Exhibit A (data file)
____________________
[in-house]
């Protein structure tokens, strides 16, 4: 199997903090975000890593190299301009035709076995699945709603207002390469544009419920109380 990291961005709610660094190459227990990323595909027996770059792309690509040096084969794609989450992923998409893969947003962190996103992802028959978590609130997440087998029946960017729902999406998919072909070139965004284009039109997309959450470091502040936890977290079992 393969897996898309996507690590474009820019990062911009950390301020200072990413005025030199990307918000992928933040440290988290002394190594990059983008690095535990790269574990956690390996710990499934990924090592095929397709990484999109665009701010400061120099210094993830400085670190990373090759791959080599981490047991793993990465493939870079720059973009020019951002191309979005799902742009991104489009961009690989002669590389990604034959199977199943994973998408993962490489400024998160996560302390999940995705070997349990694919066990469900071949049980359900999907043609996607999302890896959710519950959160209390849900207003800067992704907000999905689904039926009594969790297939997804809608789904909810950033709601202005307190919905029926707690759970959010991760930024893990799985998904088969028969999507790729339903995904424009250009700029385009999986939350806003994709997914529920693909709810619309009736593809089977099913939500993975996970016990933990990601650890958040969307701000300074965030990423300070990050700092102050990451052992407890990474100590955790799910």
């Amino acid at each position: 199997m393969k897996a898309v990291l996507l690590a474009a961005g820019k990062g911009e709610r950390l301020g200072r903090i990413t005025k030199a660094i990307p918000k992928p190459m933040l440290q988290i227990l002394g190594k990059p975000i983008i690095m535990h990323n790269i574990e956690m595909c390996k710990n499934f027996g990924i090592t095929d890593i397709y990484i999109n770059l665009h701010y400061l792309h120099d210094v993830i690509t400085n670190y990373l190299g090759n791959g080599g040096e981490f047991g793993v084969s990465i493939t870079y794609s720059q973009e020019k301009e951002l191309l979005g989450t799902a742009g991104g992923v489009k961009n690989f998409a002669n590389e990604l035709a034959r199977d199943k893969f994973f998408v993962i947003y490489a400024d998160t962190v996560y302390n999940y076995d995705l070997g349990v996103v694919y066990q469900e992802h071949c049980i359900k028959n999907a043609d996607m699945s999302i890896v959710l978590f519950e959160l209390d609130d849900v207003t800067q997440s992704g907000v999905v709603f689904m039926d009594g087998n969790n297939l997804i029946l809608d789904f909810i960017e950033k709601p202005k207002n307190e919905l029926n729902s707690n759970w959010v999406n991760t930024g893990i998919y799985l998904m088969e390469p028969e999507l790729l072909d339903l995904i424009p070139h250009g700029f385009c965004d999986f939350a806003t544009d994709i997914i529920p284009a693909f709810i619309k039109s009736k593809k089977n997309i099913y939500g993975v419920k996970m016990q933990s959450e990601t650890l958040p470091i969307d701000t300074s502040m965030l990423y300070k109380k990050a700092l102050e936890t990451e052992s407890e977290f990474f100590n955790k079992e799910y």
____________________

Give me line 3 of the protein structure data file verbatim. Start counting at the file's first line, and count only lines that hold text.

């Amino acid at each position: 199997m393969k897996a898309v990291l996507l690590a474009a961005g820019k990062g911009e709610r950390l301020g200072r903090i990413t005025k030199a660094i990307p918000k992928p190459m933040l440290q988290i227990l002394g190594k990059p975000i983008i690095m535990h990323n790269i574990e956690m595909c390996k710990n499934f027996g990924i090592t095929d890593i397709y990484i999109n770059l665009h701010y400061l792309h120099d210094v993830i690509t400085n670190y990373l190299g090759n791959g080599g040096e981490f047991g793993v084969s990465i493939t870079y794609s720059q973009e020019k301009e951002l191309l979005g989450t799902a742009g991104g992923v489009k961009n690989f998409a002669n590389e990604l035709a034959r199977d199943k893969f994973f998408v993962i947003y490489a400024d998160t962190v996560y302390n999940y076995d995705l070997g349990v996103v694919y066990q469900e992802h071949c049980i359900k028959n999907a043609d996607m699945s999302i890896v959710l978590f519950e959160l209390d609130d849900v207003t800067q997440s992704g907000v999905v709603f689904m039926d009594g087998n969790n297939l997804i029946l809608d789904f909810i960017e950033k709601p202005k207002n307190e919905l029926n729902s707690n759970w959010v999406n991760t930024g893990i998919y799985l998904m088969e390469p028969e999507l790729l072909d339903l995904i424009p070139h250009g700029f385009c965004d999986f939350a806003t544009d994709i997914i529920p284009a693909f709810i619309k039109s009736k593809k089977n997309i099913y939500g993975v419920k996970m016990q933990s959450e990601t650890l958040p470091i969307d701000t300074s502040m965030l990423y300070k109380k990050a700092l102050e936890t990451e052992s407890e977290f990474f100590n955790k079992e799910y």